New Orleans, Louisiana
June 26, 2016
June 26, 2016
August 28, 2016
Educational Research and Methods
Applying Natural Language Processing Techniques to an Assessment of Student Conceptual Understanding
This work in progress describes an approach to enriching a qualitative evaluation of students’ conceptual understanding by integrating assessment tools developed in the context of Computational Linguistics. Evaluating students’ conceptual understanding remains a significant challenge in engineering education and has led to the adoption of a variety of survey assessment tools, such as concept inventories. These existing tools typically compare conceptual understanding against an established (though often tacit) standard of expertise. This can help practicing educators categorize student learning outcomes, especially in aggregate, but tend to fall short when describing the intricacies of an individual student’s conceptual understanding of a subject. The personal attention of an experienced qualitative researcher is still the unrivaled standard for a comprehensive assessment of an individual, but it comes at an often prohibitive expense.
The goal of this research is to automatically generate intermediary evidence of student understanding in order to supplement the non-prescriptive process of qualitatively analyzing student learning. Recent advances in the field of Natural Language Processing have greatly increased the practicality of using computer software to extract meaning from human language. These tools are especially good at identifying linguistic patterns in the way a person structures their communication. This allows us to programmatically parse and analyze student interview transcripts to identify the frequency and variation of linguistic artifacts. These artifacts can illuminate how the student interviewee’s use of language changes when describing concepts they have a deep understanding of versus concepts with which they have little expertise. By performing a statistical analysis of those linguistic properties, a collection of at-a-glance data can be generated to aid a qualitative researcher’s assessment.
This work is largely grounded in the aspect of Cognitive Load Theory that connects elements of learner expertise and transferability of knowledge structures to measurable performance ratings and physiological effects. Notable examples include EEG monitoring, eye tracking, and recording linguistic effects, all of which demonstrate significant interdependence. Variation of those performance and physiological effects have been shown to reflect changes in mental effort and working memory usage, which can be used as partial evidence for a student’s faculty with a concept. Developing a methodology that focuses on examining linguistic effects holds great practical promise because of its very low dissemination and implementation costs. This investigation blends software-generated statistical indicators of student understanding with a more traditional process of qualitative analysis. Under this approach, the researcher’s role of discovering what is being communicated is aided by the natural language software’s extraction of how a student communicates it.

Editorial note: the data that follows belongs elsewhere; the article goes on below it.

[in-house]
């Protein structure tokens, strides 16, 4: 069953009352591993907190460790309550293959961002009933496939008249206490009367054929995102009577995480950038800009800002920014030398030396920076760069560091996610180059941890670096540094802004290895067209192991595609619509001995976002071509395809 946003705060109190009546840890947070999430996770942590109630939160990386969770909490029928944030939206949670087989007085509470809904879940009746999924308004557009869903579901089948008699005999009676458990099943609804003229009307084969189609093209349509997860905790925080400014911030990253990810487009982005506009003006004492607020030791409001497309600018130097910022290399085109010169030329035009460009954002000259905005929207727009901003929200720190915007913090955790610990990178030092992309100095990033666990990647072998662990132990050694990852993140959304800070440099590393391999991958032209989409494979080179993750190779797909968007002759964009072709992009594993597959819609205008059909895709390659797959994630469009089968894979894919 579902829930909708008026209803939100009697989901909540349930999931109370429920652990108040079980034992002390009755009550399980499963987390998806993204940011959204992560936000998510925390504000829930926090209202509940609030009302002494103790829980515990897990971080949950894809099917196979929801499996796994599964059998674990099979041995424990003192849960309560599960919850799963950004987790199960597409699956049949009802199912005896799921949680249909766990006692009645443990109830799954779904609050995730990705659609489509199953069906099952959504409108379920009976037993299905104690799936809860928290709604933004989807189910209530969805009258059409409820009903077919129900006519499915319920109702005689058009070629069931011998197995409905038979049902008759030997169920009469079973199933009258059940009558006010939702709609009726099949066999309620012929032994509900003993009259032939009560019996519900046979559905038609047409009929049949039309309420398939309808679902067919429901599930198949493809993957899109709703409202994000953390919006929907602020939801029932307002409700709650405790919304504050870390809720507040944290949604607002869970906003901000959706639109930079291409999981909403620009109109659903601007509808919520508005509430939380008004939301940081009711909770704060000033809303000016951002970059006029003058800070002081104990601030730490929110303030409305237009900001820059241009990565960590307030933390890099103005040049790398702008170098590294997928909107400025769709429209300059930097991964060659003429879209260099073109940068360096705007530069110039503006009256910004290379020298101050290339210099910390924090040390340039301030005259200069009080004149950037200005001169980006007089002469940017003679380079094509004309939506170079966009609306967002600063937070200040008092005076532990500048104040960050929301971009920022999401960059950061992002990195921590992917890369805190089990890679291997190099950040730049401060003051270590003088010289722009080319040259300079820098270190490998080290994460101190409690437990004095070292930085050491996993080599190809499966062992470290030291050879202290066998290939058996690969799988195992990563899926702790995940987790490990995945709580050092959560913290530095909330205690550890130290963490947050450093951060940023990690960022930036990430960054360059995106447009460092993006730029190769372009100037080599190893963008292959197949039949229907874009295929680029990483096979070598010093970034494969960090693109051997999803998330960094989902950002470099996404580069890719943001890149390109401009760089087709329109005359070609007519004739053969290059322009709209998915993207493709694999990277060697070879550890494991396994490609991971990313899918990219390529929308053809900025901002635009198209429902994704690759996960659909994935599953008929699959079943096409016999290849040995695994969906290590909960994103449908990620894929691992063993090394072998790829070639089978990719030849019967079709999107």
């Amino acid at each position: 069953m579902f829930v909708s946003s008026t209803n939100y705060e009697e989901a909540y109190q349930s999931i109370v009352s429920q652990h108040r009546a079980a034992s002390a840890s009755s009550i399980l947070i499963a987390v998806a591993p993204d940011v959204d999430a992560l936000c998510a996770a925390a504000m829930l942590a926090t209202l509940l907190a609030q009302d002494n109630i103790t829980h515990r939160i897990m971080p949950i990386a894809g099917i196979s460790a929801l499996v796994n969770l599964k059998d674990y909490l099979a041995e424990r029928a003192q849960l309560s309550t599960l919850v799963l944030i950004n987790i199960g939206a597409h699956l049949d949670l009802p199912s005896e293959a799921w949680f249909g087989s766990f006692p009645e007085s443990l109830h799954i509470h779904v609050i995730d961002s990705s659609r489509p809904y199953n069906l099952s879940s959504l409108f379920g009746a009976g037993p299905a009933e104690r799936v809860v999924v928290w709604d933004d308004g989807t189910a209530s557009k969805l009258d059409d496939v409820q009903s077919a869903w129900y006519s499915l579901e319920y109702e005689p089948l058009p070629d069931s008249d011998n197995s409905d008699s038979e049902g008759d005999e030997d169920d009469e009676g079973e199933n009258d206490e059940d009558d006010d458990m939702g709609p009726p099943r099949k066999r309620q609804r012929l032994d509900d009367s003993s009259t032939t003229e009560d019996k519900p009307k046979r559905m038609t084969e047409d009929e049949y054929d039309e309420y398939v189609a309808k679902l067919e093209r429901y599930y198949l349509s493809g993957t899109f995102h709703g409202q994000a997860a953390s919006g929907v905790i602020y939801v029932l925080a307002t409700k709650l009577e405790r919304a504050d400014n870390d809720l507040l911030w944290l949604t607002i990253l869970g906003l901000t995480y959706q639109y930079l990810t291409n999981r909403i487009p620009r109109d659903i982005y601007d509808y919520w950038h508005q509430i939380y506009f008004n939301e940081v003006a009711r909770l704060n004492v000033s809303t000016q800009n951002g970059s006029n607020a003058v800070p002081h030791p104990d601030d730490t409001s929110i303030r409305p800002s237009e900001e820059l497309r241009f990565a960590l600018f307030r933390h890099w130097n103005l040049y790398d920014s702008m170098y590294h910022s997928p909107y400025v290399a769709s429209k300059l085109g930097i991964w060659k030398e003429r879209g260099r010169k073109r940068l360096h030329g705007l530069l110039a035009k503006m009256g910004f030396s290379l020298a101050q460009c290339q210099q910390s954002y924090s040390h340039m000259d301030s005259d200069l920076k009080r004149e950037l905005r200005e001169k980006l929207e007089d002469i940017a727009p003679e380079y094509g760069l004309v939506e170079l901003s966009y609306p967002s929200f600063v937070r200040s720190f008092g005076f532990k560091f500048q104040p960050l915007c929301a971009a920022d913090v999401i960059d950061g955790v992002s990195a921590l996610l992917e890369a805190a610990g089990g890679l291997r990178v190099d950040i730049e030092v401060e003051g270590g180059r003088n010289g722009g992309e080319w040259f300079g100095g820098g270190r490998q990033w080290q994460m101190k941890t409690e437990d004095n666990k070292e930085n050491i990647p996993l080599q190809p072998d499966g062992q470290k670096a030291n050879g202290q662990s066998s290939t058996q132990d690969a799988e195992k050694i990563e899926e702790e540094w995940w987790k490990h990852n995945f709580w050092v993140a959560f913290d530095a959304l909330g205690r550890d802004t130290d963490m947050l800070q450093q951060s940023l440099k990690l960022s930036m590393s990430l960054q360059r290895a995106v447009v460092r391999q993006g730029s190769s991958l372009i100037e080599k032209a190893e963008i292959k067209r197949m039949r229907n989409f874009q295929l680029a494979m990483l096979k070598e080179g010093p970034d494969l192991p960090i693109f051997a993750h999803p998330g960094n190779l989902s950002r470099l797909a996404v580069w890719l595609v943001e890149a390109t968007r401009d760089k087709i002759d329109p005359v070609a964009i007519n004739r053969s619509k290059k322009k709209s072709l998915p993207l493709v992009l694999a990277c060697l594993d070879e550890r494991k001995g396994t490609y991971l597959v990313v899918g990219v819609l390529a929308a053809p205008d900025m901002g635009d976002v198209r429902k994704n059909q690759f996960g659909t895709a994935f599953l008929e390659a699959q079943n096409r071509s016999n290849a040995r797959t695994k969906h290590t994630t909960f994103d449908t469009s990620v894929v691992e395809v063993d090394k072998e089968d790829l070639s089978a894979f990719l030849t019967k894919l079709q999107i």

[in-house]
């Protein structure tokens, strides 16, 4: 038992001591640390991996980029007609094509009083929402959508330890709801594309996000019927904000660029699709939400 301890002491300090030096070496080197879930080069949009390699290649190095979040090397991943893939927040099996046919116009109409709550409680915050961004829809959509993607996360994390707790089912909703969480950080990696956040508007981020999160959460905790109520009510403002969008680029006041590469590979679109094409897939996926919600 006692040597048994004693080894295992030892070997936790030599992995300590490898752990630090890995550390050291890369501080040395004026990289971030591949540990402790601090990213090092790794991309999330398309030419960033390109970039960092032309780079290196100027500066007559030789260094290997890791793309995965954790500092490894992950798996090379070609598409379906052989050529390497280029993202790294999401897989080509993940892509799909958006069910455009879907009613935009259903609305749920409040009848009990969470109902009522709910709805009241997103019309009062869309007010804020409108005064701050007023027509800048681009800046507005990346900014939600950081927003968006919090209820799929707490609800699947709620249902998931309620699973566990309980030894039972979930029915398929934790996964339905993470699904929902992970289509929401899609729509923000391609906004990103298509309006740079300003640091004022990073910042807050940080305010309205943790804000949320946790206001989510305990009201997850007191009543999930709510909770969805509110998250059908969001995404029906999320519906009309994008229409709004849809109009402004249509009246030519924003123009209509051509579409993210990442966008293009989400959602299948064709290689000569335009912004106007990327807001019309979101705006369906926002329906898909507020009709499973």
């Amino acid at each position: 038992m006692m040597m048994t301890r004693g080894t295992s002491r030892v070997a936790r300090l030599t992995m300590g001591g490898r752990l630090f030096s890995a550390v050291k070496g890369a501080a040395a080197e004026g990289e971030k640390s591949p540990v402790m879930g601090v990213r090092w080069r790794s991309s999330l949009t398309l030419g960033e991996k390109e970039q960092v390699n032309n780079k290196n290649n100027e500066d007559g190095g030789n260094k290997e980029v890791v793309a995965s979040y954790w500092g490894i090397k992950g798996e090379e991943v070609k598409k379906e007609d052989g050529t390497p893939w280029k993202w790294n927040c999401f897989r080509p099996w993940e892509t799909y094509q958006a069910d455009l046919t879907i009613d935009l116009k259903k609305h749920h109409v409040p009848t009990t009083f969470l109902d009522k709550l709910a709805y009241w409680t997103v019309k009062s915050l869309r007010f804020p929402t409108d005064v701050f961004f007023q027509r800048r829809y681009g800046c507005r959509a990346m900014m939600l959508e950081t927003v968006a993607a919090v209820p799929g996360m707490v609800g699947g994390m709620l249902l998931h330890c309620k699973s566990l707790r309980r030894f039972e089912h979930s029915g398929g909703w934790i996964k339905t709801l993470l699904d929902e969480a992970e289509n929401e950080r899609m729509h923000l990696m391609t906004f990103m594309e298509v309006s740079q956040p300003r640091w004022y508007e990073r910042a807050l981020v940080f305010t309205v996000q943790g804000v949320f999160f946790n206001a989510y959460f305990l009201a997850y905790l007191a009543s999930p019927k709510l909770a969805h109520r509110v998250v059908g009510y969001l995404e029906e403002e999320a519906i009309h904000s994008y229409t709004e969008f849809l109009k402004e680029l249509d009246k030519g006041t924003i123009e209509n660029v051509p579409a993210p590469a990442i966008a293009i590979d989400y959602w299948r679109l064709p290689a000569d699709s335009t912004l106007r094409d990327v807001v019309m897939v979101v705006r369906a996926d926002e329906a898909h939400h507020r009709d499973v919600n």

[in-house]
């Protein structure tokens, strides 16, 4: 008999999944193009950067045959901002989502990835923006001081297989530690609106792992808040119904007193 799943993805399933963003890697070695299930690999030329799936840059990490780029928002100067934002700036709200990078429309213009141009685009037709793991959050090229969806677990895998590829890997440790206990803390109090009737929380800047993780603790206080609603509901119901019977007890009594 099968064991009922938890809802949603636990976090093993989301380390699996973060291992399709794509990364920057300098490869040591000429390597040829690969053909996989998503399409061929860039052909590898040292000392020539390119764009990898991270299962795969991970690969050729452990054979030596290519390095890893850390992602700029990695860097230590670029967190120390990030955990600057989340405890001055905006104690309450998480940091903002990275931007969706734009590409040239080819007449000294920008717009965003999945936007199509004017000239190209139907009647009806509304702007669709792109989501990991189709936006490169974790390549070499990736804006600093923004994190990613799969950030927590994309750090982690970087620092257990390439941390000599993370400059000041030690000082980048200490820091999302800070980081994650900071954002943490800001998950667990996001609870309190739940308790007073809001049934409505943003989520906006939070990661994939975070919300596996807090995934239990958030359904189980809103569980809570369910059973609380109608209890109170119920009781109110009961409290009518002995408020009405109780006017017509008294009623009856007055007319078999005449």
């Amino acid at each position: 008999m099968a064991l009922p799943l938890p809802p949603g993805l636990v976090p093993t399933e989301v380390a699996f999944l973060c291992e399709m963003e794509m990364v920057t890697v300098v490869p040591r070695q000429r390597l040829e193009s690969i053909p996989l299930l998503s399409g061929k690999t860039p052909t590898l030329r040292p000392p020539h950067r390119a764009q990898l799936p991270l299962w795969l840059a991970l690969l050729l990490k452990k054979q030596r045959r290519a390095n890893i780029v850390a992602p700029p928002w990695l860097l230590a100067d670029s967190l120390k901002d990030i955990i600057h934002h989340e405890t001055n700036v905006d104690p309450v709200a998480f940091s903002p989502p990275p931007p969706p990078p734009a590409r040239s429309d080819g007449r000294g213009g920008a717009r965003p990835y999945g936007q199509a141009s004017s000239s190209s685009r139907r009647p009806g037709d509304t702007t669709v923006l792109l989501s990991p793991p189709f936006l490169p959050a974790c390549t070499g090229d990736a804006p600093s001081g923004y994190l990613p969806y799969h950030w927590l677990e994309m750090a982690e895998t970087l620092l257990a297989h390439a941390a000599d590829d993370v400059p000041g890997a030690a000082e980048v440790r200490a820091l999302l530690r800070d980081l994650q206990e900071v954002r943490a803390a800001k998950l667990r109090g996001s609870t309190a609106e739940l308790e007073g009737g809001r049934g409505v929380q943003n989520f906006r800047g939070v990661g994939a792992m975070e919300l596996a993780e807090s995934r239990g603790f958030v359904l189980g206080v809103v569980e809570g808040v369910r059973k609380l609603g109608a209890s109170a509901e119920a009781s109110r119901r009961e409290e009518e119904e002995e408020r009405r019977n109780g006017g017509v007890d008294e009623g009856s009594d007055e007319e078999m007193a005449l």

As with any new implementation of cross-disciplinary techniques, assessing the validity of this approach will be foundational. We currently see a correlation between some linguistic artifacts and student conceptual understanding, and would like to present out preliminary findings to the research community. The implications of further development could be greater repeatability and inter-rater reliability of qualitative data analysis, increasing the confidence of findings, and reducing the amount of time needed for a beginning researcher to gain proficiency. Ultimately, quick and reliable assessments of student conceptual understanding have the potential to dramatically change engineering education by encouraging effective formative feedback, assessing pedagogies and curricular materials, or by increasing the degree to which academic assessments reflect student knowledge and abilities.
ASEE holds the copyright on this document. It may be read by the public free of charge. Authors may archive their work on personal websites or in institutional repositories with the following citation: © 2016 American Society for Engineering Education. Other scholars may excerpt or quote from these materials with the same citation. When excerpting or quoting from Conference Proceedings, authors should, in addition to noting the ASEE copyright, list all the original authors and their institutions and name the host city of the conference. - Last updated April 1, 2015